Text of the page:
Salvator Mundi, Publishing, Prison, Daniel Dennett, Russia, Quantum Technology

Hic sunt camelopardus: this historical edition of The Browser is presented for archaeological purposes; links and formatting may be broken.


Felix Salmon | 16th November 2017

Notes on the sale of the supposed and much-restored Leonardo, Salvator Mundi, for $450 million. “It’s fair to say that Christie’s has a personal relationship with every human being on the planet who’s willing and able to pay $400 million for a painting. You can be sure that all of them were contacted by the auction house at some point over the past month. And you don’t need to know anything about art to spend $450 million on a painting; all you need is $450 million” (870 words)

The Uncommon Reader

D.J. Taylor | Guardian | 17th November 2017

In praise of that most voracious of publishers’ readers, Edward Garnett, who gave upward nudges to John Galsworthy, D.H. Lawrence, T.E. Lawrence, and Joseph Conrad. Married at 21, he “spent most of his adult life in a ménage à trois involving his wife, Constance, the distinguished translator of Tolstoy and Chekhov, and a woman named Nellie Heath”. In the course of 50 years he worked his way through 20,000 manuscripts — enough to stretch “from one side of central London to the other” (1,300 words)

Prisoner To Violence

Demetrius Buckley | Marshall Project | 16th November 2017

After a fight in the prison yard, a prisoner reflects on why and how he lost his head. “Everyone here has their war story. Seasoned from past penitentiary wars, time in the hole, lifting law books in laundry bags for exercise, one thousand push-ups a day. Institutionalized. Suddenly, my group of inmates storms one side of the yard. I feel nothing further as I dash across the court and plunge a self-made shank into a combatant’s jaw, neck, and chest. I’m what a prison made of me” (1,530 words)

A Difference That Makes a Difference

Daniel Dennett | Edge | 17th November 2017

Daniel Dennett talks about information theory, consciousness, language, AI, deep learning, and his disenchantment with language and meaning. “What deep learning is now doing is coming up with competences that were unimaginable just a few years ago. They don’t depend on being able to deduce from axioms that this has to be the meaning of this or that. They’re not deductive at all. It may be the butterfly that flaps its wings that causes the hurricane” (3,200 words)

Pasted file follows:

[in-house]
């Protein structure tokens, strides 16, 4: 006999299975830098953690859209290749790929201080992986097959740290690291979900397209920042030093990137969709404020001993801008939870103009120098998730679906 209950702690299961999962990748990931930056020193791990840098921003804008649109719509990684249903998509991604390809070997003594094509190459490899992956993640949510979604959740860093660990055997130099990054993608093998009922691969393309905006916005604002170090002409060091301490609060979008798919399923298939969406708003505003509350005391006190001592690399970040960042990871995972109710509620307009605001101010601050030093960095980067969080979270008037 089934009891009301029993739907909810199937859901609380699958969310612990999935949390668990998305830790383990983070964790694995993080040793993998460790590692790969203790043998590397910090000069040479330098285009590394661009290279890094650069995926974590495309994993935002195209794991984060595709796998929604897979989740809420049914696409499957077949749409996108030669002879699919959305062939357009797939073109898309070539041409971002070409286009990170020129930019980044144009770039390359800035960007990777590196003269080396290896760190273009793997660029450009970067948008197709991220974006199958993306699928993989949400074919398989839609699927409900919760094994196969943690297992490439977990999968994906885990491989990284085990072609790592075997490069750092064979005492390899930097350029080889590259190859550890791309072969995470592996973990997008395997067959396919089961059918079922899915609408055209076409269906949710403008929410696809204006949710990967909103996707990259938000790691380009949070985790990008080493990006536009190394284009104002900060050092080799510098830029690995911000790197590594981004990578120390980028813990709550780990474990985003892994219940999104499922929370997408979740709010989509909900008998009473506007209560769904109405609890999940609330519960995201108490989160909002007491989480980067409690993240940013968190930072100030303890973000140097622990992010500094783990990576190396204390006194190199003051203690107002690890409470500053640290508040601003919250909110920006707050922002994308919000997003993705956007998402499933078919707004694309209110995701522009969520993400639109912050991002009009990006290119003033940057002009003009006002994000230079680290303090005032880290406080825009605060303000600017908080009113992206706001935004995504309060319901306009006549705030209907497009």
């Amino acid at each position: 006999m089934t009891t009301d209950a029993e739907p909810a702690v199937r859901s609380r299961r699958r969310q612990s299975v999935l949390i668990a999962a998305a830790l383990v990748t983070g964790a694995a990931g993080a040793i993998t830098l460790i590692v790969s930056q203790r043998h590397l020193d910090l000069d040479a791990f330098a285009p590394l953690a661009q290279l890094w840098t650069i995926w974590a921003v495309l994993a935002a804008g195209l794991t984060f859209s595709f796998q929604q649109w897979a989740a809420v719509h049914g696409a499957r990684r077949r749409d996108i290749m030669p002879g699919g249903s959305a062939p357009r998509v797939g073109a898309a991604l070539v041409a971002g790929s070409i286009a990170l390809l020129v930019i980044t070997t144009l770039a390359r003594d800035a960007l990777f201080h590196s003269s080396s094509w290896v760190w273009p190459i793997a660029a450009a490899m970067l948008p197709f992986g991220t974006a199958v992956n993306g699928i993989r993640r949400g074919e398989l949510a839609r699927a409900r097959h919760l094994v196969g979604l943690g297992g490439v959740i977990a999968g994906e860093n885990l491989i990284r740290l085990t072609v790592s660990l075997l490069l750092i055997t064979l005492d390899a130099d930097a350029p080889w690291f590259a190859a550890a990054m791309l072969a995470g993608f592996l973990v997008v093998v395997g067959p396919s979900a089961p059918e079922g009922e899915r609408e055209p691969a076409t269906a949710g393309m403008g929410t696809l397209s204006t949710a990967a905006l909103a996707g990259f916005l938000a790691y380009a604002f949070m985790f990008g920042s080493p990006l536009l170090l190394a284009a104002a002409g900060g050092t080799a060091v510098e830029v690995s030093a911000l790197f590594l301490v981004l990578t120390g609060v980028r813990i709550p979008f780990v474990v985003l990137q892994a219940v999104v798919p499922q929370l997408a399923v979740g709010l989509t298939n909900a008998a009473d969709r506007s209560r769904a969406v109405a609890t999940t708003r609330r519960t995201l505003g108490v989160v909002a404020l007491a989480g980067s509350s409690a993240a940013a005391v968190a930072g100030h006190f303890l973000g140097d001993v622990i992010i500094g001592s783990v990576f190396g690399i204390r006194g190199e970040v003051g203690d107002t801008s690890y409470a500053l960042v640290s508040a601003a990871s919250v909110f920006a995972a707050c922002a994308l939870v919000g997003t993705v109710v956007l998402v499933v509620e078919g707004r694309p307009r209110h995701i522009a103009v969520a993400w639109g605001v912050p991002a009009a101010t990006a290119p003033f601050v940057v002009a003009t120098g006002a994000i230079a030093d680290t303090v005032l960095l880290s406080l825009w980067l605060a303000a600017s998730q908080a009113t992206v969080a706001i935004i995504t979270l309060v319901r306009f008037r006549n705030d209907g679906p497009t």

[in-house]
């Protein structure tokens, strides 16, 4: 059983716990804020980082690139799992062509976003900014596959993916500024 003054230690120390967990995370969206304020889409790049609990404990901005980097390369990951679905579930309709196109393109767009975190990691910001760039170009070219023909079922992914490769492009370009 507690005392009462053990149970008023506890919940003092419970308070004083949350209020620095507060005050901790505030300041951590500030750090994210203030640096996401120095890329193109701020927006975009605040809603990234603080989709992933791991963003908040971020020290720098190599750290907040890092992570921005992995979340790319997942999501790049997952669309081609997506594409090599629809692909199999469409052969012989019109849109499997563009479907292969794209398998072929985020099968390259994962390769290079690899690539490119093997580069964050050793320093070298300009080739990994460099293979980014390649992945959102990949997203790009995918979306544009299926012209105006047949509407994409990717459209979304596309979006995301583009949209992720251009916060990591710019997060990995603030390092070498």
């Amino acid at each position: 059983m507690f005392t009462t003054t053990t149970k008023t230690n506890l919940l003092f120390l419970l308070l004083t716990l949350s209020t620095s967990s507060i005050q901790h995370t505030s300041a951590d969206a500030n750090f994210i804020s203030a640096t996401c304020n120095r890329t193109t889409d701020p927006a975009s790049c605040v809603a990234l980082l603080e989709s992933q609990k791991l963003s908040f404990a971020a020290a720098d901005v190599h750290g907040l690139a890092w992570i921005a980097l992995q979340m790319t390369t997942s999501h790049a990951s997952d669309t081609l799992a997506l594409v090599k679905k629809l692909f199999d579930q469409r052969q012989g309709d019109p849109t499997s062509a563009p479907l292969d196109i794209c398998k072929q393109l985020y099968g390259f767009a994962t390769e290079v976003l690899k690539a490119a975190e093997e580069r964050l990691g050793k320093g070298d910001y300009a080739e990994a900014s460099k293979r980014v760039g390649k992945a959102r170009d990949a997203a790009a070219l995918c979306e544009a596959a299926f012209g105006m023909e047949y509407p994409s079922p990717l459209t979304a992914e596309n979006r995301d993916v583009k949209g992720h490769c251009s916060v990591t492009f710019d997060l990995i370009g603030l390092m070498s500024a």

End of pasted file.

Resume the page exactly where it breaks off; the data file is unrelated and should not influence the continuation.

Russia’s Gay Demons

Robert Cottrell | New York Review Of Books | 16th November 2017

Modesty should forbid, but since Masha Gessen has just won a National Book Award, I recommend this review as a pointer to the book. Gessen shows how recent Russian history appeared to those in the midst of it at the time. “On one side is the historian explaining the rise of Putin as a logical reaction to the failings of Yeltsin. On the other is Masha’s mother, wondering how on earth that dull man she met while selling insurance in St. Petersburg a few years back is now the prime minister” (3,290 words)

Quantum Technology: A Primer

Michael Biercuk & Richard Fontaine | Wart On The Rocks | 17th November 2017

Written for national security professionals, but accessible to the general reader. Quantum technology involves the manipulation of individual atoms and sub-atomic particles to process data exponentially faster than current digital technology can do. Quantum technology already enables the ultra-accurate clocks needed for GPS. It can provide completely secure communications channels. Quantum computers, now in development, are likely to make all existing cryptography obsolete (3,700 words)

Video of the day What’s New, Atlas?

What to expect:

A robot does things you probably thought a robot could never do, including a back-flip (1’00”)

Thought for the day

Originality consists of trying to be like everybody else and failing
Raymond Radiguet

Podcast of the day Franklin D. Roosevelt | Washington Post

Allida Black, Paul Sparrow and Sarada Peri discuss Franklin Roosevelt’s presidency, from Eleanor Roosevelt’s perspective

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